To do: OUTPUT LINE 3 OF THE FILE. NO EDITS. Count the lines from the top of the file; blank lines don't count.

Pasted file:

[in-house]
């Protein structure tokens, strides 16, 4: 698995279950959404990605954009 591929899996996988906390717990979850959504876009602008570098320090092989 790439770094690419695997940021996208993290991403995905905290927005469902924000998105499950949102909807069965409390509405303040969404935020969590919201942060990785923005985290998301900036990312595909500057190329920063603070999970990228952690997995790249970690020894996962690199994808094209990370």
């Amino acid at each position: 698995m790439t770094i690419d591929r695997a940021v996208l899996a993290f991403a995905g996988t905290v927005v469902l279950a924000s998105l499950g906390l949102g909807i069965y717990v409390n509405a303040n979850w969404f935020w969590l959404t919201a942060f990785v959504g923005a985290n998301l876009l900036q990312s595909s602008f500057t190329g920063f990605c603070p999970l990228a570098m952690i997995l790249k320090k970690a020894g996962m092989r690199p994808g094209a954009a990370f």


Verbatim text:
């Amino acid at each position: 698995m790439t770094i690419d591929r695997a940021v996208l899996a993290f991403a995905g996988t905290v927005v469902l279950a924000s998105l499950g906390l949102g909807i069965y717990v409390n509405a303040n979850w969404f935020w969590l959404t919201a942060f990785v959504g923005a985290n998301l876009l900036q990312s595909s602008f500057t190329g920063f990605c603070p999970l990228a570098m952690i997995l790249k320090k970690a020894g996962m092989r690199p994808g094209a954009a990370f």